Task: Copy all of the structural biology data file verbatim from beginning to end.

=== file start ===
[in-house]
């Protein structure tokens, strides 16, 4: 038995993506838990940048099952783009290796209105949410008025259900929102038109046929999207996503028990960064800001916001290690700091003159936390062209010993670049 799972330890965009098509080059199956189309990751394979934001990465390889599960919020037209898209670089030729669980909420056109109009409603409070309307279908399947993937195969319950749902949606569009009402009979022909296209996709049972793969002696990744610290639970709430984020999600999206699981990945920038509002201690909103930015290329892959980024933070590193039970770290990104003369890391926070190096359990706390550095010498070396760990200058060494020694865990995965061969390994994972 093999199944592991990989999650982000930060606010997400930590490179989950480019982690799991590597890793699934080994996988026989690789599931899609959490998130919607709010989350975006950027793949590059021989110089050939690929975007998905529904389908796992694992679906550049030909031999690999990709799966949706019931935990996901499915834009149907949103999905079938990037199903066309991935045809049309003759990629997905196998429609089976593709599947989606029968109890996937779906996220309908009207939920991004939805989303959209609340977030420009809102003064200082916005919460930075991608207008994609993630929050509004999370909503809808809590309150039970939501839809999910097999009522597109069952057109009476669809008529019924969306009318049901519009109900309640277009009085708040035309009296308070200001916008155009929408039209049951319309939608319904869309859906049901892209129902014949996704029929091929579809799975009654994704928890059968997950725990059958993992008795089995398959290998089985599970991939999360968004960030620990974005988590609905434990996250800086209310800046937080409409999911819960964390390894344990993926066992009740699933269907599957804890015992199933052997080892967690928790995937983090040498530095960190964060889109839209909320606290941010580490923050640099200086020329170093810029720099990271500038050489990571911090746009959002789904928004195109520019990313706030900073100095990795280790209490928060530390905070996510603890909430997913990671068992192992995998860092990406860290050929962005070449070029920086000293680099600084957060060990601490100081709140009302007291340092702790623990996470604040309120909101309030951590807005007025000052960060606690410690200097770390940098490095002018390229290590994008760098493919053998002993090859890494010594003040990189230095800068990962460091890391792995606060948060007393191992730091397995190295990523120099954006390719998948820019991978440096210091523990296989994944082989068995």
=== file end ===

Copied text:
[in-house]
């Protein structure tokens, strides 16, 4: 038995993506838990940048099952783009290796209105949410008025259900929102038109046929999207996503028990960064800001916001290690700091003159936390062209010993670049 799972330890965009098509080059199956189309990751394979934001990465390889599960919020037209898209670089030729669980909420056109109009409603409070309307279908399947993937195969319950749902949606569009009402009979022909296209996709049972793969002696990744610290639970709430984020999600999206699981990945920038509002201690909103930015290329892959980024933070590193039970770290990104003369890391926070190096359990706390550095010498070396760990200058060494020694865990995965061969390994994972 093999199944592991990989999650982000930060606010997400930590490179989950480019982690799991590597890793699934080994996988026989690789599931899609959490998130919607709010989350975006950027793949590059021989110089050939690929975007998905529904389908796992694992679906550049030909031999690999990709799966949706019931935990996901499915834009149907949103999905079938990037199903066309991935045809049309003759990629997905196998429609089976593709599947989606029968109890996937779906996220309908009207939920991004939805989303959209609340977030420009809102003064200082916005919460930075991608207008994609993630929050509004999370909503809808809590309150039970939501839809999910097999009522597109069952057109009476669809008529019924969306009318049901519009109900309640277009009085708040035309009296308070200001916008155009929408039209049951319309939608319904869309859906049901892209129902014949996704029929091929579809799975009654994704928890059968997950725990059958993992008795089995398959290998089985599970991939999360968004960030620990974005988590609905434990996250800086209310800046937080409409999911819960964390390894344990993926066992009740699933269907599957804890015992199933052997080892967690928790995937983090040498530095960190964060889109839209909320606290941010580490923050640099200086020329170093810029720099990271500038050489990571911090746009959002789904928004195109520019990313706030900073100095990795280790209490928060530390905070996510603890909430997913990671068992192992995998860092990406860290050929962005070449070029920086000293680099600084957060060990601490100081709140009302007291340092702790623990996470604040309120909101309030951590807005007025000052960060606690410690200097770390940098490095002018390229290590994008760098493919053998002993090859890494010594003040990189230095800068990962460091890391792995606060948060007393191992730091397995190295990523120099954006390719998948820019991978440096210091523990296989994944082989068995």